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From the Editor

When I was a very small child growing up in a very Presbyterian home, once each year the Moderator would come to visit to congregation.

I remember it being something akin to a visit from Santa Claus. He (and it was always a “he”) didn’t bring presents, but he wore a particularly distinctive outfit that made a huge impact on us kids.

The Moderator wore antiquated court dress: a frock coat with a lace jabot on the coat, a shirt with ruffles on the sleeves and preaching bands, breeches, white stockings, and shiny black patent leather shoes with large silver buckles. 

It was a wondrous sight to behold and the memories came back while working on this “television” issue of Journey and pondering the kind of visual image ministers present to the world today.

While there are still some who continue to wear clerical attire – be it a clerical collar, crosses on the shirt collar or a large cross worn on a chain around the neck – the practice has virtually died out in Protestant circles.

It elicits the question, how do ordained ministers and church workers make their presence visible in everyday life, particularly in contemporary culture which, while secularised, is particularly sensitive to visual imagery.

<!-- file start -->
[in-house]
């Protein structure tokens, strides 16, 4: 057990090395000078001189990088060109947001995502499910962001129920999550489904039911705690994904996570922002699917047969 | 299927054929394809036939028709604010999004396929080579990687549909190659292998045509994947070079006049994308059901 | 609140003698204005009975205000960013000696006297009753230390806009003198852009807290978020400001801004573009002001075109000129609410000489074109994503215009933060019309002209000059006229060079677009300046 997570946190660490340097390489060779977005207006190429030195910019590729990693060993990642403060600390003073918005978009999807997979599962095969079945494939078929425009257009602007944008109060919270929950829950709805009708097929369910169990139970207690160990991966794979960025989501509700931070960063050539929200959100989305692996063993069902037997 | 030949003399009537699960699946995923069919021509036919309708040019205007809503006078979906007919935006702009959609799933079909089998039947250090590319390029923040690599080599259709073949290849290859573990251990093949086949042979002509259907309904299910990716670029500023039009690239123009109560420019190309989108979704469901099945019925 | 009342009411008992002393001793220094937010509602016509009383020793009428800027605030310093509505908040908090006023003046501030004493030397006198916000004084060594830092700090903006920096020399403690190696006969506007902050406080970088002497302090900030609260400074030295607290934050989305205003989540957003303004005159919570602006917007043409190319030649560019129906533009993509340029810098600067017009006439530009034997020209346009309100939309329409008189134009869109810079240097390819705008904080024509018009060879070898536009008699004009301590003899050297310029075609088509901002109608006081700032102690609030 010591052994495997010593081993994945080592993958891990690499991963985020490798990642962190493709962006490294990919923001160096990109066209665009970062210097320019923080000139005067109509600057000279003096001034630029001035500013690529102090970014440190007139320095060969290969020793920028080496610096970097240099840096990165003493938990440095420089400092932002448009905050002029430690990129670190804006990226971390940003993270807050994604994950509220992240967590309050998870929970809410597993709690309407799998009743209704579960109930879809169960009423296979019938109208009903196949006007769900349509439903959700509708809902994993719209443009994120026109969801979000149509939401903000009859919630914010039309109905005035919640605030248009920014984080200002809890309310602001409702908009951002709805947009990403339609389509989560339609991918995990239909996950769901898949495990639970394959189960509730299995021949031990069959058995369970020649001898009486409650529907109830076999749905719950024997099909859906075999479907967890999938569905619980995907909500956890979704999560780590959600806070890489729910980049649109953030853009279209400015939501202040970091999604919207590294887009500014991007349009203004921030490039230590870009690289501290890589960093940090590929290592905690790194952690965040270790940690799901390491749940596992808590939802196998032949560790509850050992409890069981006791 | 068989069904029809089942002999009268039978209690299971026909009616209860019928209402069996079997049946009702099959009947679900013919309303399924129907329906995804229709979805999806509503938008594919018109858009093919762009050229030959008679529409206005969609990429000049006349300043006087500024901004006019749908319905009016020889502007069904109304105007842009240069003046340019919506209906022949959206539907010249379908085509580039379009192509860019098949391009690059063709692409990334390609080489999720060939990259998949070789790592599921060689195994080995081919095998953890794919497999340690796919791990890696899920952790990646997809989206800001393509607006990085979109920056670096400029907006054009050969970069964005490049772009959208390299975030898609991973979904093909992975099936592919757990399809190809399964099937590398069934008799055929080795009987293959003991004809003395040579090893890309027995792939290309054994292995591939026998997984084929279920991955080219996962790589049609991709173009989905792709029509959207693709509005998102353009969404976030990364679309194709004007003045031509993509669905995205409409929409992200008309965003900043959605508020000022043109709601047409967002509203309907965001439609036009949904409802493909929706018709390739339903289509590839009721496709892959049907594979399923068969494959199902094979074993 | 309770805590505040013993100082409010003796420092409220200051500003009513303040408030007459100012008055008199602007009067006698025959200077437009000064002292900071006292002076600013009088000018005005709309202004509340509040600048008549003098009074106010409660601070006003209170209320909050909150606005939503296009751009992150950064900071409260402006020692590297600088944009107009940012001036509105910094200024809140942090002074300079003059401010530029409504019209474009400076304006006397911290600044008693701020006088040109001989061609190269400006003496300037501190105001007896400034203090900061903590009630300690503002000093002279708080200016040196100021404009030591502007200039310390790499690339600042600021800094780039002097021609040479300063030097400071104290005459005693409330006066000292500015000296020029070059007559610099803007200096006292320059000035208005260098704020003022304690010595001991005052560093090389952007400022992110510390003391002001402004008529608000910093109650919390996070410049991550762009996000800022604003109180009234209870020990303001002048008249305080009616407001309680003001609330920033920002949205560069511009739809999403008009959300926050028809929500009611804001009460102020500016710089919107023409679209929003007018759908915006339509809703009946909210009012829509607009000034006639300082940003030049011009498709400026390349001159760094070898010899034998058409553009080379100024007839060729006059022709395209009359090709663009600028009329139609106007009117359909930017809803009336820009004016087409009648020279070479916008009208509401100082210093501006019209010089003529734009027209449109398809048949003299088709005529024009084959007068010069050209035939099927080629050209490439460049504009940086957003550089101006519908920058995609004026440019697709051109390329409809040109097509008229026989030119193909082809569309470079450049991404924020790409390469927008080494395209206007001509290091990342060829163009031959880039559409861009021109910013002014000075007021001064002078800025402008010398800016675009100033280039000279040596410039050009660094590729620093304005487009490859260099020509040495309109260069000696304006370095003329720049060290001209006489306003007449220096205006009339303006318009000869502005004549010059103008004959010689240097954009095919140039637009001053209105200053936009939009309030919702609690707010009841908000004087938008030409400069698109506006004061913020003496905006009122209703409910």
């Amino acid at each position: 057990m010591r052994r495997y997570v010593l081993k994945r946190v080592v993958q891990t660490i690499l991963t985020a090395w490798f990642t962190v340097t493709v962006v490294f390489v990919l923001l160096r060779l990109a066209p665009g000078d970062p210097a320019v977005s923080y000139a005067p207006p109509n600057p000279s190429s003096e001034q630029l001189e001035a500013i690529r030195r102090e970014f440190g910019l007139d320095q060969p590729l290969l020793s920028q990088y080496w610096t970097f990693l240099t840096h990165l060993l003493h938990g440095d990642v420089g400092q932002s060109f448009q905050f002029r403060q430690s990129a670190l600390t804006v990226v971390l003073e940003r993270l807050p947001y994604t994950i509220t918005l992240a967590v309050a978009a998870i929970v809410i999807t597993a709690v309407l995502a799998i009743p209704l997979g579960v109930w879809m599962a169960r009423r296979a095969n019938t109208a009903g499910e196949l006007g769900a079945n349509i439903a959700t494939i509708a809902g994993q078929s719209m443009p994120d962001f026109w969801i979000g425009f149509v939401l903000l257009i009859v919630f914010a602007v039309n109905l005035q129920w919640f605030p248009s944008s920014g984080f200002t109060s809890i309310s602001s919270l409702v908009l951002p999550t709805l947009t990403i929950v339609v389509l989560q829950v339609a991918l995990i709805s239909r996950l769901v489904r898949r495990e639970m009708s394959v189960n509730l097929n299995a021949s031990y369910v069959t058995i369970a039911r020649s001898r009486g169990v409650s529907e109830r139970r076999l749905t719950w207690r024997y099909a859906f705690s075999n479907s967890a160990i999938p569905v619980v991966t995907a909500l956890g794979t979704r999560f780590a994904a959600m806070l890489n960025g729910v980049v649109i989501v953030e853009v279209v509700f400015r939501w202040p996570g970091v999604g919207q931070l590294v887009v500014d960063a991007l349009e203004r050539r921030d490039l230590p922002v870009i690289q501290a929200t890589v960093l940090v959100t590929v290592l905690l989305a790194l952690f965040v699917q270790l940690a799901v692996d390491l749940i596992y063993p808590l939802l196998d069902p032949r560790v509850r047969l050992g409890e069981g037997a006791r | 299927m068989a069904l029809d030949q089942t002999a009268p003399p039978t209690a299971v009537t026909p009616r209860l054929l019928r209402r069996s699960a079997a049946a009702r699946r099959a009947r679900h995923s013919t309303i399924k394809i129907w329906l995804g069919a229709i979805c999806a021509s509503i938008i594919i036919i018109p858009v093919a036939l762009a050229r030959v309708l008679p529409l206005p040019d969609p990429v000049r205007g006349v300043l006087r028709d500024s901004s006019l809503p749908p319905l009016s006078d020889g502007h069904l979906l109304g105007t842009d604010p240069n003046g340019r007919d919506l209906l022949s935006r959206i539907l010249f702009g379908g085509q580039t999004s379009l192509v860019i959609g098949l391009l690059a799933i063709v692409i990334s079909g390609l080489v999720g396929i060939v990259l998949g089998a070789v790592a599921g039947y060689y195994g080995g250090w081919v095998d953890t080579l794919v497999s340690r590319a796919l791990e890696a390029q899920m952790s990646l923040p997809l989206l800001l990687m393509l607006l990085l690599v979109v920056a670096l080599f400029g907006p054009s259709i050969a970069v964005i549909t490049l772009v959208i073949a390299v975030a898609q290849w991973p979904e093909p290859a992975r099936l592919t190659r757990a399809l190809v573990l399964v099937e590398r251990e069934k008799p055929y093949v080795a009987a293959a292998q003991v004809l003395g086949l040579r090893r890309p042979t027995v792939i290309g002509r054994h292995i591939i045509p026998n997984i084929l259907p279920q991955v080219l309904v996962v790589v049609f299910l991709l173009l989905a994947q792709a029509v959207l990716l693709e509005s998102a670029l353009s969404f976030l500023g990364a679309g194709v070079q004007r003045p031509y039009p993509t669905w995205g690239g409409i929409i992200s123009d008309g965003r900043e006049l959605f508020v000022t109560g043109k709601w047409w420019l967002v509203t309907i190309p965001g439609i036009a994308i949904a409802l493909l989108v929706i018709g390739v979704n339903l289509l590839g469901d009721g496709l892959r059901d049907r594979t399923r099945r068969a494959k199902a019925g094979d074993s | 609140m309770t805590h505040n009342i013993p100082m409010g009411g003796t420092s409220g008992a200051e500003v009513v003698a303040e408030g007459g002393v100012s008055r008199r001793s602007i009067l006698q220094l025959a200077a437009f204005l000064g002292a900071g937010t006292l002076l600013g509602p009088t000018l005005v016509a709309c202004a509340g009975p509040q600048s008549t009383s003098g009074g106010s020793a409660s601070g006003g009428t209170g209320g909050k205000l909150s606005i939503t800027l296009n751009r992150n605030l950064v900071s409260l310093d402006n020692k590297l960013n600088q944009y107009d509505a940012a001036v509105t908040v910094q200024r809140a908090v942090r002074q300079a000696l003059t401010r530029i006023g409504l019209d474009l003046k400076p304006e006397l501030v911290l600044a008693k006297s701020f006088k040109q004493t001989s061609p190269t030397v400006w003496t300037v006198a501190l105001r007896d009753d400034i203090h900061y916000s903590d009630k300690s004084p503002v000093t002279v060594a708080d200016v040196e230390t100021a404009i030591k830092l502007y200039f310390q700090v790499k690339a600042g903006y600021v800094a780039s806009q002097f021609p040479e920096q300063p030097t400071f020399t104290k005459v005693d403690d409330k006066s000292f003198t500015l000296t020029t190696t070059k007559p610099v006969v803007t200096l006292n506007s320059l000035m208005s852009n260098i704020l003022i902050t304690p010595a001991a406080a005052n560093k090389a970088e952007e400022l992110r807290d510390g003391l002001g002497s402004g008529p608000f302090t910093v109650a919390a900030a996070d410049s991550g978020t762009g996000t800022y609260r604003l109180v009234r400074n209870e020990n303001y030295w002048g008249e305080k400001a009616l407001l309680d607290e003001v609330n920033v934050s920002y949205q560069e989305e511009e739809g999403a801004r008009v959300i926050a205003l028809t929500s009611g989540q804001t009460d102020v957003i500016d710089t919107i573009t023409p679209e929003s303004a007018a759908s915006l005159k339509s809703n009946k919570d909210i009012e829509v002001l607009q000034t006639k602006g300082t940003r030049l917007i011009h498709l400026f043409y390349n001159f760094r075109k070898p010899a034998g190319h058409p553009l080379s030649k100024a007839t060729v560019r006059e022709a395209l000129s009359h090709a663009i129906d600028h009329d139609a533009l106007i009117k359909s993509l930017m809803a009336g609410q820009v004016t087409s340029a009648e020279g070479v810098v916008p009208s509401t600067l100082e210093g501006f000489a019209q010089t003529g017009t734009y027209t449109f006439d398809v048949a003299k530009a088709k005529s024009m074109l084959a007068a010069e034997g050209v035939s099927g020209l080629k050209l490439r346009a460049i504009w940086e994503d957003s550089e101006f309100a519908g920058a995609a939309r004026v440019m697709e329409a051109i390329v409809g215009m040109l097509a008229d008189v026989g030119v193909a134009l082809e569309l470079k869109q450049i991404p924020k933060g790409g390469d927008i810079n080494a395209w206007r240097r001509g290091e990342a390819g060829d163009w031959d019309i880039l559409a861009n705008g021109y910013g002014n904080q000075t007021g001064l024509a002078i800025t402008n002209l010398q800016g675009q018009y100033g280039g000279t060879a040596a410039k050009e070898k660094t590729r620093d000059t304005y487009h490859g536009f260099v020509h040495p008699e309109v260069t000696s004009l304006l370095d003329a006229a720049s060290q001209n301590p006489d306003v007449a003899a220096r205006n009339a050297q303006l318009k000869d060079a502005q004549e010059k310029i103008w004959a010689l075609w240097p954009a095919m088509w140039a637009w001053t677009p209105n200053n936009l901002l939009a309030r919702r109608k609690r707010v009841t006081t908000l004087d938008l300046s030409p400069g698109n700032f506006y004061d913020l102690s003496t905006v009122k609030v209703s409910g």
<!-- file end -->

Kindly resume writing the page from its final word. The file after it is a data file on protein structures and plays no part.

For all its faults, the clichéd religious dress was a sign, and the wearer was instantly recognised as a minister of the church and all that that meant.

Critics claimed lifestyle rather than garb should communicate faith and contended that religious dress created an undesirable barrier between ministers and laity with whom they wished to communicate.

It has been an interesting move as Protestant clergy have become less or non-accepting of any distinctive clerical dress while having no difficulty accepting it for other vocations: fire officers, police officers, nurses, and countless other professions.

This is not about vestments (what ministers wear when leading the faithful in worship and sacrament) it is about the church becoming increasingly invisible in a world where most everything else is reduced to visual eye-bytes. 

Historically, distinct vocations and callings have often been distinguished by particular clothing and uniforms.

Imagine what our society would be like if police officers never wore a uniform to differentiate themselves from the rest of society.

It may be worth considering again how those set apart to undertake particular ministries on behalf of the church might maintain their community visibility in a very visually oriented world.